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  • Mana211 - Wednesday, May 19, 2004 - link

    The problem with this review is that none of these cards are common on pricewatch or eBay.

    Where would the FX 5200 333 DDR place? How about FX5200 400 DDR, FX5500, FX5600XT, FX5600 (not XT not Ultra assuming that even exists), 5700LE, 5700 (not LE not Ultra).

    In short the entire lineup from NVIDIA seems to have 30 shades of FXness and pricewatches categories and this review are both useless now that the names don't match any known specs.
  • Zephyr106 - Saturday, December 20, 2003 - link

    I agree with what the article's author said in regard to the processor used. To compare video cards there should be one variable- the video card. This could be accomplished with a slower processor, but using the fastest setup ensures that nothing on the processor/motherboard/ram "end of things" hampers the test.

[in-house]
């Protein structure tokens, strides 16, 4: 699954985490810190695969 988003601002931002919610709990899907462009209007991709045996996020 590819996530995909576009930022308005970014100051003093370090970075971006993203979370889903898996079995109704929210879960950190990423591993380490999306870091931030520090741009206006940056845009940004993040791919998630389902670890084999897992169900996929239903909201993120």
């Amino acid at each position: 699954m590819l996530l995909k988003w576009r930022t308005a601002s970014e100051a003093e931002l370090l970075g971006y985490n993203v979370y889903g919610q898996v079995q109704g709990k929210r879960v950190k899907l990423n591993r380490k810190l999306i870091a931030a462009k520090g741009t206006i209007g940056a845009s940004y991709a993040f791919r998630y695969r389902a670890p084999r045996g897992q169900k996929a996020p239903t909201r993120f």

"9200 is a junk card, but unless I'm mistaken, it's really a modified Radeon 8500 core."

    Radeon 9100 is a rebadged 8500 (LE model?). IIRC the 9000 and 9200 are based on 7500 architecture. BTW a friend of mine just got a barebones P4 2.8C and put a 9600SE in it before I could say anything. I cringed, but if he complains about sluggish games I'll tell him what's what.
  • TrogdorJW - Friday, December 19, 2003 - link

    "Of course, in looking at the 4200, you have to remember that numbers like we got in halo were obtained using the -use20 option which the 4200 can't do."